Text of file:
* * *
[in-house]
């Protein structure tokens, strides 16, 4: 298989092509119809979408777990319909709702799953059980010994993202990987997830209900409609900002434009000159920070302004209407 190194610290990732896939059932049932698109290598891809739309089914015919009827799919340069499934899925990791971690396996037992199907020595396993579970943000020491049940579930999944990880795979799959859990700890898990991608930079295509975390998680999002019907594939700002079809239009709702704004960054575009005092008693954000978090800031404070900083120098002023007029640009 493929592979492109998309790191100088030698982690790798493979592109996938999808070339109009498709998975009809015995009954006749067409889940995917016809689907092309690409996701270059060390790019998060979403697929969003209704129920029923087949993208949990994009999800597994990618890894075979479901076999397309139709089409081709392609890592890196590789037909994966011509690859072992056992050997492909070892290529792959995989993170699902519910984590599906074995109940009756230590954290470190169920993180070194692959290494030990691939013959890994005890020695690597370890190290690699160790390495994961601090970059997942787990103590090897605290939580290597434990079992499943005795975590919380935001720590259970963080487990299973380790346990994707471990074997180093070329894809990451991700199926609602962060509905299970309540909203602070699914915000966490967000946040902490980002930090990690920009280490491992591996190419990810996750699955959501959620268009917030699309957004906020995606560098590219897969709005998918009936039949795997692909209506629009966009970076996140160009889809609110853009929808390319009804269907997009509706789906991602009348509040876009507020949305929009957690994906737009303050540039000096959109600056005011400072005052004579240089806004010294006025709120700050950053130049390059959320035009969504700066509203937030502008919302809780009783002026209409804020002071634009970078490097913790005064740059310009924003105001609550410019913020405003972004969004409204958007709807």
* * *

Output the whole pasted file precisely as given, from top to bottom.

[in-house]
């Protein structure tokens, strides 16, 4: 298989092509119809979408777990319909709702799953059980010994993202990987997830209900409609900002434009000159920070302004209407 190194610290990732896939059932049932698109290598891809739309089914015919009827799919340069499934899925990791971690396996037992199907020595396993579970943000020491049940579930999944990880795979799959859990700890898990991608930079295509975390998680999002019907594939700002079809239009709702704004960054575009005092008693954000978090800031404070900083120098002023007029640009 493929592979492109998309790191100088030698982690790798493979592109996938999808070339109009498709998975009809015995009954006749067409889940995917016809689907092309690409996701270059060390790019998060979403697929969003209704129920029923087949993208949990994009999800597994990618890894075979479901076999397309139709089409081709392609890592890196590789037909994966011509690859072992056992050997492909070892290529792959995989993170699902519910984590599906074995109940009756230590954290470190169920993180070194692959290494030990691939013959890994005890020695690597370890190290690699160790390495994961601090970059997942787990103590090897605290939580290597434990079992499943005795975590919380935001720590259970963080487990299973380790346990994707471990074997180093070329894809990451991700199926609602962060509905299970309540909203602070699914915000966490967000946040902490980002930090990690920009280490491992591996190419990810996750699955959501959620268009917030699309957004906020995606560098590219897969709005998918009936039949795997692909209506629009966009970076996140160009889809609110853009929808390319009804269907997009509706789906991602009348509040876009507020949305929009957690994906737009303050540039000096959109600056005011400072005052004579240089806004010294006025709120700050950053130049390059959320035009969504700066509203937030502008919302809780009783002026209409804020002071634009970078490097913790005064740059310009924003105001609550410019913020405003972004969004409204958007709807």